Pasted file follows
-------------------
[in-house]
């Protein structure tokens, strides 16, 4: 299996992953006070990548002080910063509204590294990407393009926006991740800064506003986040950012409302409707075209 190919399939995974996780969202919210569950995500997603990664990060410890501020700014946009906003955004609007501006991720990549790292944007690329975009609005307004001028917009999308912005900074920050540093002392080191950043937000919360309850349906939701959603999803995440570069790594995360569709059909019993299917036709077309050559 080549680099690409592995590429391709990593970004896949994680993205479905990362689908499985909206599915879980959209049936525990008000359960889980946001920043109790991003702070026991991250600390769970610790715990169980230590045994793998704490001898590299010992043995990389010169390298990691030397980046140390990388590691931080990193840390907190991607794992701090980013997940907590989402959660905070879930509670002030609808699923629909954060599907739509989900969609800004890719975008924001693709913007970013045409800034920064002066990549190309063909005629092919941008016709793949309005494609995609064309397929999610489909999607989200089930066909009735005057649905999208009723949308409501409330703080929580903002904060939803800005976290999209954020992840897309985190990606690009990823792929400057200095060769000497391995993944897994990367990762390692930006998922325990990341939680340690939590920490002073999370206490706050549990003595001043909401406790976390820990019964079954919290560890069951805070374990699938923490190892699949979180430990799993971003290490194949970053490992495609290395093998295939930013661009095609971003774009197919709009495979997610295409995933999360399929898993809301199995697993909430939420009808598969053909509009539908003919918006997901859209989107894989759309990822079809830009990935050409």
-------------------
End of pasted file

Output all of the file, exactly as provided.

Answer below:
[in-house]
């Protein structure tokens, strides 16, 4: 299996992953006070990548002080910063509204590294990407393009926006991740800064506003986040950012409302409707075209 190919399939995974996780969202919210569950995500997603990664990060410890501020700014946009906003955004609007501006991720990549790292944007690329975009609005307004001028917009999308912005900074920050540093002392080191950043937000919360309850349906939701959603999803995440570069790594995360569709059909019993299917036709077309050559 080549680099690409592995590429391709990593970004896949994680993205479905990362689908499985909206599915879980959209049936525990008000359960889980946001920043109790991003702070026991991250600390769970610790715990169980230590045994793998704490001898590299010992043995990389010169390298990691030397980046140390990388590691931080990193840390907190991607794992701090980013997940907590989402959660905070879930509670002030609808699923629909954060599907739509989900969609800004890719975008924001693709913007970013045409800034920064002066990549190309063909005629092919941008016709793949309005494609995609064309397929999610489909999607989200089930066909009735005057649905999208009723949308409501409330703080929580903002904060939803800005976290999209954020992840897309985190990606690009990823792929400057200095060769000497391995993944897994990367990762390692930006998922325990990341939680340690939590920490002073999370206490706050549990003595001043909401406790976390820990019964079954919290560890069951805070374990699938923490190892699949979180430990799993971003290490194949970053490992495609290395093998295939930013661009095609971003774009197919709009495979997610295409995933999360399929898993809301199995697993909430939420009808598969053909509009539908003919918006997901859209989107894989759309990822079809830009990935050409």